Talk:Open educational resources
This page is just a start. The savanna is vast. This is just one blade of grass, called green. --Rogerhc 01:41, 30 December 2006 (UTC)
- I've started to add in 3rd party definitions from respectable sources. The definition of OER is a rather dangerous topic, as the movement is split.
- The Hewlett foundation definition makes it clear that public domain licences are OK, contrary to the previous wording of this article.
- The most famous OER's are MIT OpenCourseware, which use CC-BY-SA-NC, and this licence was previously also omitted.
- The previous wording of the article also suggested that the SA clause must be used, but this is not correct - e.g. CC-BY is also fine. OER permits a wide range of licences.
- McCormack 14:44, 22 April 2007 (UTC)
- Thanks. I'm not sure that the OER movement is really "split" - I rather perceive a range of understandings and misunderstandings about individual licences and what they mean. "NC" (along with "ND") materials are recognised as overly restrictive by many movements (including Wikimedia), but they still fit within the broad spectrum of "Open Education Resources", in my opinion. I think a pragmatic approach to take would be to define broadly initially and then to discuss the debate (here or in related subpages) in terms of specific freedoms or lack of freedoms. (It might be good to use the Definition of "Free Cultural Works", which is becoming an influential document, or at least which I find useful.) You're absolutely right about SA - and I hadn't spotted the PD reference. I'll pitch in with this as soon as I have the time - it's an extremely timely subject to be dealing with in Wikiversity. :-) Cormaggio talk 15:02, 22 April 2007 (UTC)
- Well, by split perhaps I should mean that one can get one's head split if one doesn't walk carefully among these definitions. As you say, OER is usually recognized as broad, but there are those who campaign vigorously to narrow the definition to something like Free Cultural Works. I agree absolutely with you that a pragmatic approach is the start. For example, like Atwell, one could give a list of some of the most famous OER collections. Possibly one should keep away from the specifics of the debate and simply refer to external sources. If this page is allowed to become a stamping ground for campaigners, I can see some edit wars looming (and I definitely won't be going near them!). I think the page needs to steer a very wide course around these things. McCormack 15:24, 22 April 2007 (UTC)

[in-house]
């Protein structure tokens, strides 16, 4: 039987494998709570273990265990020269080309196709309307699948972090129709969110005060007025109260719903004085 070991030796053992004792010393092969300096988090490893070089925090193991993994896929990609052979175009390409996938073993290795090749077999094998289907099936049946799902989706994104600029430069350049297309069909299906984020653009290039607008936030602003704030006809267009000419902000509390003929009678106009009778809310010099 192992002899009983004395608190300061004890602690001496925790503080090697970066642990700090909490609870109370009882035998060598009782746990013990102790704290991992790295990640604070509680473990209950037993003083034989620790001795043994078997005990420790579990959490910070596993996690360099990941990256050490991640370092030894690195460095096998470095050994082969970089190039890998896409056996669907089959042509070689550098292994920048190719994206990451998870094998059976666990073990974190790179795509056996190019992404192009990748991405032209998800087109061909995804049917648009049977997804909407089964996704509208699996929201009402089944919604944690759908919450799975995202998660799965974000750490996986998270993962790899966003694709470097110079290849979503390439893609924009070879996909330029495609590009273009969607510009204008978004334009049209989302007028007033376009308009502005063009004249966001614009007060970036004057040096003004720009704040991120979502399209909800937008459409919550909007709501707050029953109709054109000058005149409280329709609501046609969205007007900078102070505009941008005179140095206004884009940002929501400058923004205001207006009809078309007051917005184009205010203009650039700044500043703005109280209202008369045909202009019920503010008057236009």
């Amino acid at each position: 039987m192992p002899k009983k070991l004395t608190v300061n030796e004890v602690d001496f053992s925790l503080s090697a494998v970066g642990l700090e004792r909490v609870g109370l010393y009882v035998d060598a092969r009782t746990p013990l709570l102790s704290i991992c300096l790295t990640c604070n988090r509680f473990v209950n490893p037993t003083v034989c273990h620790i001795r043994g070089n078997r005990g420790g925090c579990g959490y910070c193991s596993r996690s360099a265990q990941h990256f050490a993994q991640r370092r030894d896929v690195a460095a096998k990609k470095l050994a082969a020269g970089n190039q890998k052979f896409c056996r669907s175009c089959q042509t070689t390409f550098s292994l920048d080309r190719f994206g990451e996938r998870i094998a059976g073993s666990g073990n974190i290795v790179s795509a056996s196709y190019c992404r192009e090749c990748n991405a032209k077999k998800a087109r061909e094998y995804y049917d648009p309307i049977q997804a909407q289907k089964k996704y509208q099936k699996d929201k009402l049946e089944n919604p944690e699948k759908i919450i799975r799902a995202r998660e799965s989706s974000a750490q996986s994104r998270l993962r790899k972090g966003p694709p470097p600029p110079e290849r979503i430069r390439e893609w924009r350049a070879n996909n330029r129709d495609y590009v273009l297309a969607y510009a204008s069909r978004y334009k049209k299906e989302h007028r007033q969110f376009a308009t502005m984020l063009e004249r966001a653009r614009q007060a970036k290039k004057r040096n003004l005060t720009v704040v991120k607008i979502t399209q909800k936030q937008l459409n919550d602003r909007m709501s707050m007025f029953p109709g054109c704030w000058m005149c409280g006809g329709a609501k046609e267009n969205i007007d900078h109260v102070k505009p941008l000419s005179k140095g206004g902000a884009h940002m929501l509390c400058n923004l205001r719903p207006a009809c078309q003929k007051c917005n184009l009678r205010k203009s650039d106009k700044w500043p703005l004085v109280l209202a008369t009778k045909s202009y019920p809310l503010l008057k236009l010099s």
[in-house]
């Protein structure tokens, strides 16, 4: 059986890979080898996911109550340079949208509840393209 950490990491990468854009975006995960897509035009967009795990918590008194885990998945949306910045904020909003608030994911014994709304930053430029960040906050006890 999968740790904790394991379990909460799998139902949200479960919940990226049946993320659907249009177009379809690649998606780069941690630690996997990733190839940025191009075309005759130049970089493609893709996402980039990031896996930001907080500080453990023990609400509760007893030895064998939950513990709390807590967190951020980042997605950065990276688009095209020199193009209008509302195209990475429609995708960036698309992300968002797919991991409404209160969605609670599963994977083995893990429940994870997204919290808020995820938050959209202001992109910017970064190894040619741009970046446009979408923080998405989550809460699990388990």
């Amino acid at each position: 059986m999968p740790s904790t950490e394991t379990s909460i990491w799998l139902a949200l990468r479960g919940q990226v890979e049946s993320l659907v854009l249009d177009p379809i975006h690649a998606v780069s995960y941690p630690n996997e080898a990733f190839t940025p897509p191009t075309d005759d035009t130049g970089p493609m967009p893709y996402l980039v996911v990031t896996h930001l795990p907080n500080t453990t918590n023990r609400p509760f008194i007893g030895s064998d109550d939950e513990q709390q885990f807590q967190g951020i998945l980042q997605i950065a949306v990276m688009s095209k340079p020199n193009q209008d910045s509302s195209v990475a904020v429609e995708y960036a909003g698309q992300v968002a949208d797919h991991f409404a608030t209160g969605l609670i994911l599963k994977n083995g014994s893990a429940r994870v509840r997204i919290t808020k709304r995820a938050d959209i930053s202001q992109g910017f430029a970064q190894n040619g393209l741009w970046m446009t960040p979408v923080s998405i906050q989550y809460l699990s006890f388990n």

I've put the OECD and UNESCO links at the top. I have some reservations about the other 4 links, but I'll leave it up to someone else to think about removing them. The Wikipedia link is to the previous author's own article at Wikipedia, which might need improving - and isn't an external link ;-) Another link is to the previous author's own site on OER and perhaps reduplicates the UNESCO lists - but it's harmless. Two further links are to very specific views about OER. I don't see that these links are especially harmful, but there is a lot of much more important stuff out there which needs listing. McCormack 15:52, 22 April 2007 (UTC) (by"reduplicate" you probably mean" replicate" sorry about thatNight-Timer 04:02, 9 October 2009 (UTC)
I'm working at La Trobe University, where there is an emerging interest in OER. Our brief is to prepare a simple but extendable handout as an introduction to OER. I see that this page has had limited activity on it, and may benefit from our involvement. We aim to complete our edits by December. Leighblackall (talk) 06:04, 14 November 2012 (UTC)